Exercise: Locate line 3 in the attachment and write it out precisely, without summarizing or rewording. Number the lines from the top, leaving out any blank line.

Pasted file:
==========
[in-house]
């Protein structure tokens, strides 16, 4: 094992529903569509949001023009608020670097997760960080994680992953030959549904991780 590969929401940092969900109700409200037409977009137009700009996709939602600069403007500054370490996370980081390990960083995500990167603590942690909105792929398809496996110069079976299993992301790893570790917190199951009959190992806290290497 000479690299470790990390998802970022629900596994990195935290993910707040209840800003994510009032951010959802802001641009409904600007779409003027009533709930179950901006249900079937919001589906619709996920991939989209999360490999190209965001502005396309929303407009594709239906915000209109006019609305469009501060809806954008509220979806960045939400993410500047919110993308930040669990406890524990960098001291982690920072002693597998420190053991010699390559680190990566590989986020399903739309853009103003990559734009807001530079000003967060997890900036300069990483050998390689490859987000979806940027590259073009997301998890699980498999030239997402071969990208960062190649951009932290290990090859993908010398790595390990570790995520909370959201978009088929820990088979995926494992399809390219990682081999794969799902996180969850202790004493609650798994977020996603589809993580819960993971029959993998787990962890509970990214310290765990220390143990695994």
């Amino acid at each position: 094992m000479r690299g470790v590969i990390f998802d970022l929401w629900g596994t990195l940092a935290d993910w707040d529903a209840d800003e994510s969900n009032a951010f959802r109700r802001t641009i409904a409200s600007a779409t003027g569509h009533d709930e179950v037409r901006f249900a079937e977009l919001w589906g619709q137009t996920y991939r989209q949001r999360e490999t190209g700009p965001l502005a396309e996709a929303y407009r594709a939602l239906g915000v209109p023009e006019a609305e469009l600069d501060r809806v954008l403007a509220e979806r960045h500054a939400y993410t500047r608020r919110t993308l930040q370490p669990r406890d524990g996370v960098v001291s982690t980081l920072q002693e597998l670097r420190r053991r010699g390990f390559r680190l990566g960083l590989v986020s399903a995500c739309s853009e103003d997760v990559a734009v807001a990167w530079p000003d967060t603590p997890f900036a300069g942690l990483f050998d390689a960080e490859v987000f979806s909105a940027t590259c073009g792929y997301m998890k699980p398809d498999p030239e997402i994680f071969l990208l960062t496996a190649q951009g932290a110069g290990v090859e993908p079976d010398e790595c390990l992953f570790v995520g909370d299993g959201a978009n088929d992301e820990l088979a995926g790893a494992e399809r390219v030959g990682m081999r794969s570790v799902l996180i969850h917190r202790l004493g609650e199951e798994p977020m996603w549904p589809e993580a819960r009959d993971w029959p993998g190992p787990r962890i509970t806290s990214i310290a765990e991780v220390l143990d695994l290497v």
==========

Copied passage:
């Amino acid at each position: 094992m000479r690299g470790v590969i990390f998802d970022l929401w629900g596994t990195l940092a935290d993910w707040d529903a209840d800003e994510s969900n009032a951010f959802r109700r802001t641009i409904a409200s600007a779409t003027g569509h009533d709930e179950v037409r901006f249900a079937e977009l919001w589906g619709q137009t996920y991939r989209q949001r999360e490999t190209g700009p965001l502005a396309e996709a929303y407009r594709a939602l239906g915000v209109p023009e006019a609305e469009l600069d501060r809806v954008l403007a509220e979806r960045h500054a939400y993410t500047r608020r919110t993308l930040q370490p669990r406890d524990g996370v960098v001291s982690t980081l920072q002693e597998l670097r420190r053991r010699g390990f390559r680190l990566g960083l590989v986020s399903a995500c739309s853009e103003d997760v990559a734009v807001a990167w530079p000003d967060t603590p997890f900036a300069g942690l990483f050998d390689a960080e490859v987000f979806s909105a940027t590259c073009g792929y997301m998890k699980p398809d498999p030239e997402i994680f071969l990208l960062t496996a190649q951009g932290a110069g290990v090859e993908p079976d010398e790595c390990l992953f570790v995520g909370d299993g959201a978009n088929d992301e820990l088979a995926g790893a494992e399809r390219v030959g990682m081999r794969s570790v799902l996180i969850h917190r202790l004493g609650e199951e798994p977020m996603w549904p589809e993580a819960r009959d993971w029959p993998g190992p787990r962890i509970t806290s990214i310290a765990e991780v220390l143990d695994l290497v």